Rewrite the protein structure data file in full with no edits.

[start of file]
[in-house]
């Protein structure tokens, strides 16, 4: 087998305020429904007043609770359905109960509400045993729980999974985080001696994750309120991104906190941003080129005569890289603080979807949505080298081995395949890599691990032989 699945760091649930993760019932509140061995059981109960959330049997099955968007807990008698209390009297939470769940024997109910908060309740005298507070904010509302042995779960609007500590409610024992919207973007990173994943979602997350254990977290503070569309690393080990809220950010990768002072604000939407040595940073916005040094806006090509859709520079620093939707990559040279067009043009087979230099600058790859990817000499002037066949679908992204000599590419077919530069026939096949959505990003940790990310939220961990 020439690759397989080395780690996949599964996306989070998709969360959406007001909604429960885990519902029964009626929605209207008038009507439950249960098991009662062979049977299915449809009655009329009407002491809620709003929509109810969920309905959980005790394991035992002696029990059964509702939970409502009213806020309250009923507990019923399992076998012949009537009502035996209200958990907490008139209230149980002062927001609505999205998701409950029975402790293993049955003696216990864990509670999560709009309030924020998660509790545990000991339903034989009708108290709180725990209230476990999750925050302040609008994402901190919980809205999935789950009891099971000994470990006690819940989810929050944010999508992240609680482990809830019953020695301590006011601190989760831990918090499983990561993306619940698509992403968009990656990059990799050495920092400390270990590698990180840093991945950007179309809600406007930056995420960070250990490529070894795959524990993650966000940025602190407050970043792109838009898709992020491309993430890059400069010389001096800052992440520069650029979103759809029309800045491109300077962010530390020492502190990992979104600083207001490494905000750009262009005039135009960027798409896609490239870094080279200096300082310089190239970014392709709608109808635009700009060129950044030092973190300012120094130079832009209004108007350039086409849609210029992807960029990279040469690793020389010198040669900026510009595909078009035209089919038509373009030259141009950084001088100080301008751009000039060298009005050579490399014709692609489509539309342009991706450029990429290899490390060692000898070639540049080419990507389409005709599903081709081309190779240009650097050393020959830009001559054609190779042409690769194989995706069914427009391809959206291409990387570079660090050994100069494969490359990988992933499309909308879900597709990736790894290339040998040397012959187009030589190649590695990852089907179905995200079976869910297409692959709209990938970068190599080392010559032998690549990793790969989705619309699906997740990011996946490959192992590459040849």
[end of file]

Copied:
[in-house]
């Protein structure tokens, strides 16, 4: 087998305020429904007043609770359905109960509400045993729980999974985080001696994750309120991104906190941003080129005569890289603080979807949505080298081995395949890599691990032989 699945760091649930993760019932509140061995059981109960959330049997099955968007807990008698209390009297939470769940024997109910908060309740005298507070904010509302042995779960609007500590409610024992919207973007990173994943979602997350254990977290503070569309690393080990809220950010990768002072604000939407040595940073916005040094806006090509859709520079620093939707990559040279067009043009087979230099600058790859990817000499002037066949679908992204000599590419077919530069026939096949959505990003940790990310939220961990 020439690759397989080395780690996949599964996306989070998709969360959406007001909604429960885990519902029964009626929605209207008038009507439950249960098991009662062979049977299915449809009655009329009407002491809620709003929509109810969920309905959980005790394991035992002696029990059964509702939970409502009213806020309250009923507990019923399992076998012949009537009502035996209200958990907490008139209230149980002062927001609505999205998701409950029975402790293993049955003696216990864990509670999560709009309030924020998660509790545990000991339903034989009708108290709180725990209230476990999750925050302040609008994402901190919980809205999935789950009891099971000994470990006690819940989810929050944010999508992240609680482990809830019953020695301590006011601190989760831990918090499983990561993306619940698509992403968009990656990059990799050495920092400390270990590698990180840093991945950007179309809600406007930056995420960070250990490529070894795959524990993650966000940025602190407050970043792109838009898709992020491309993430890059400069010389001096800052992440520069650029979103759809029309800045491109300077962010530390020492502190990992979104600083207001490494905000750009262009005039135009960027798409896609490239870094080279200096300082310089190239970014392709709608109808635009700009060129950044030092973190300012120094130079832009209004108007350039086409849609210029992807960029990279040469690793020389010198040669900026510009595909078009035209089919038509373009030259141009950084001088100080301008751009000039060298009005050579490399014709692609489509539309342009991706450029990429290899490390060692000898070639540049080419990507389409005709599903081709081309190779240009650097050393020959830009001559054609190779042409690769194989995706069914427009391809959206291409990387570079660090050994100069494969490359990988992933499309909308879900597709990736790894290339040998040397012959187009030589190649590695990852089907179905995200079976869910297409692959709209990938970068190599080392010559032998690549990793790969989705619309699906997740990011996946490959192992590459040849």